Demand for investment insurance from export credit agencies has remained strong in recent years—at $8–9 billion a year—despite growing private sources of external finance and increased privatization in developing countries. Export credit agencies traditionally furnish insurance against political risk—that is, risk associated with currency transfer, expropriation, war and civil unrest, and breach of contract. Less traditional is the coverage provided by these agencies for cancellations of export or import licenses, nonpayment by a public buyer, and changes in the regulatory’ environment that may negatively affect a project. Since political, legal, and regulatory uncertainties can readily dampen investor enthusiasm, the availability of investment insurance from official bilateral and multilateral agencies has helped developing countries catalyze private finance for projects in recent years.
Forfaiting entails the purchase—at a discount—of trade finance paper such as bills of exchange, promissory notes, and other freely negotiable instruments. The forfaiteur eliminates the risk of nonpayment to an exporter, operating not unlike a traditional official export credit agency or private insurance company. The deepening of the forfaiting market has improved the flexibility’ of export terms and conditions, and provided additional liquidity where export credit agencies have reached their credit limit. The forfaiting market also reaches a broader range of countries and applies less strict cover. However, the increased liquidity may come at a cost—in terms of increased riskiness in export credit markets.
Copies of IMF Working Paper 97/27, Recent Export Credit Market Developments, by Paulo F. N. Drummond, are available for $7.00 from Publication Services, Box XS700, IMF, Washington, DC 20431 U.S.A. Telephone: (202) 623-7430; fax: (202) 623-7201; Internet:
Export Credit Agency Activity in Selected Countries
Export credit agencies reinforced their exposure to certain large middle- and low-income countries whose export activity was already large and whose risk assessment remained favorable. In the two largest low-income recipients—China and Indonesia—all of the export credit agencies remained open and operated generally without restriction. Nov commitments to China rose to $18 billion in 1995—a 5 percent increase over 1994—while new commitments to Indonesia climbed to $12 billion—a nearly 60 percent jump. In both instances, the new commitments reflected strong import demand and strong external positions.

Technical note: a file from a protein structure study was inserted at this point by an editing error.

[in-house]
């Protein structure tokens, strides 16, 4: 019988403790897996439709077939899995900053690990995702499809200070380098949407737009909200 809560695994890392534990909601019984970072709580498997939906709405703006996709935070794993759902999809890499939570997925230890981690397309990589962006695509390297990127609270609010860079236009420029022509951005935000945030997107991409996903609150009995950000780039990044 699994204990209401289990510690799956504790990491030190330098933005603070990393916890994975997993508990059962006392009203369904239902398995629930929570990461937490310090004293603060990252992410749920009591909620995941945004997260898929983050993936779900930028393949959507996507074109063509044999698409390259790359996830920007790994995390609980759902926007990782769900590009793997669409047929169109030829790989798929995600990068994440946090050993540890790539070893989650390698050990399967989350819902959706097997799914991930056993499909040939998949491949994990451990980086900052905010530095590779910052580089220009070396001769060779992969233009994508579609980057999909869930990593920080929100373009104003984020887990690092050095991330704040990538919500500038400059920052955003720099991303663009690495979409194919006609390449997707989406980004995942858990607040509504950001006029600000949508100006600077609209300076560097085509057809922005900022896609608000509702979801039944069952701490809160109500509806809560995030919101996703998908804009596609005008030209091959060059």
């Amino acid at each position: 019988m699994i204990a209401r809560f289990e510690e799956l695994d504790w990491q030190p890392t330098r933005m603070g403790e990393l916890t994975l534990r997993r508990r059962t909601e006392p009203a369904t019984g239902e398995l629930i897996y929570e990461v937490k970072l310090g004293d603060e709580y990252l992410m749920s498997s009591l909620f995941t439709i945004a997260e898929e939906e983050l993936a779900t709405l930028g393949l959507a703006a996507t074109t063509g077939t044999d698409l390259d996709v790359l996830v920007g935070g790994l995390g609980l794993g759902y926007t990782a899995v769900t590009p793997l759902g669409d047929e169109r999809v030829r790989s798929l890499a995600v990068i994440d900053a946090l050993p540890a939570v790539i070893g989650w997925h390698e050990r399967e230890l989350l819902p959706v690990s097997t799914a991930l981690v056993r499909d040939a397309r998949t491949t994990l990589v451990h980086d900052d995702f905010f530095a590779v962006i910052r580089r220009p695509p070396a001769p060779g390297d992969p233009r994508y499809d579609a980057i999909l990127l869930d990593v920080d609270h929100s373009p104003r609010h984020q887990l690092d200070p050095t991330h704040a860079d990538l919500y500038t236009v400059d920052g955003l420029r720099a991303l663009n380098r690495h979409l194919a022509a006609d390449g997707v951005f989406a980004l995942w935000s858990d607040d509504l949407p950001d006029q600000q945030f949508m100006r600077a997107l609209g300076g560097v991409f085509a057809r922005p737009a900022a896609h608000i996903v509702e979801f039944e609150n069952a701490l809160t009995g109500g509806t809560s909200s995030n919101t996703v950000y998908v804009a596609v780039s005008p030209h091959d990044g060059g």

Elsewhere in Asia, new commitments to Hong Kong rose slightly to $8 billion, and Malaysia and Thailand garnered new commitments of $9 billion and $5 billion, respectively, reflecting high growth rates and good payment records, notwithstanding concerns regarding overheating and current account deficits. New commitments to the Philippines more than doubled in 1995—mirroring strong activity in the economy and large capital inflows. In India, new commitments declined slightly to $3.6 billion, with agencies generally remaining open without restriction for short-term transactions, and with limited restrictions on medium- and long-term transactions.
In Latin America, Mexico recorded an almost 40 percent increase in new commitments in 1995, with most export credit agencies open for cover without restrictions. Earlier concerns about Mexico were alleviated by the country’s strong adjustment program and a good record of repayments, in Brazil, new commitments by the export credit agencies increased 30 percent to $3.5 billion, despite a mixed payment record.
In Russia, most agencies were open for business in 1995 with restrictions for short-term transactions. Some agencies did not cover medium- and long-term transactions, while others did so only with sovereign guarantees. In the Baltic countries and other countries of the former Soviet Union, the cover policy remained restrictive and the volume of new commitments, low. In resource-rich Kazakstán, Turkmenistan, and Uzbekistan, most agencies were open for business only with sovereign guarantees, and only Turkmenistan and Uzbekistan attracted relatively large new commitments.
New Export Credit Commitments in Selected Major Markets
1 Data for 1994 not available
Data: Berne Union and IMF staff estimates
Finally, several countries experienced substantial declines in new commitments in 1995—notably Venezuela, whose 50 percent decline resulted from a deteriorating policy environment and accumulating payments arrears; Algeria, whose 40 percent decline was largely linked to concerns over political developments; Iran, whose new commitments dropped 50 percent after a spike in 1994; and Saudi Arabia, whose new commitments fell 50 percent. Most agencies remained open for business for medium- and long-term transactions with the public sector in Saudi Arabia, but most agencies insisted on—and did not receive—sovereign guarantees.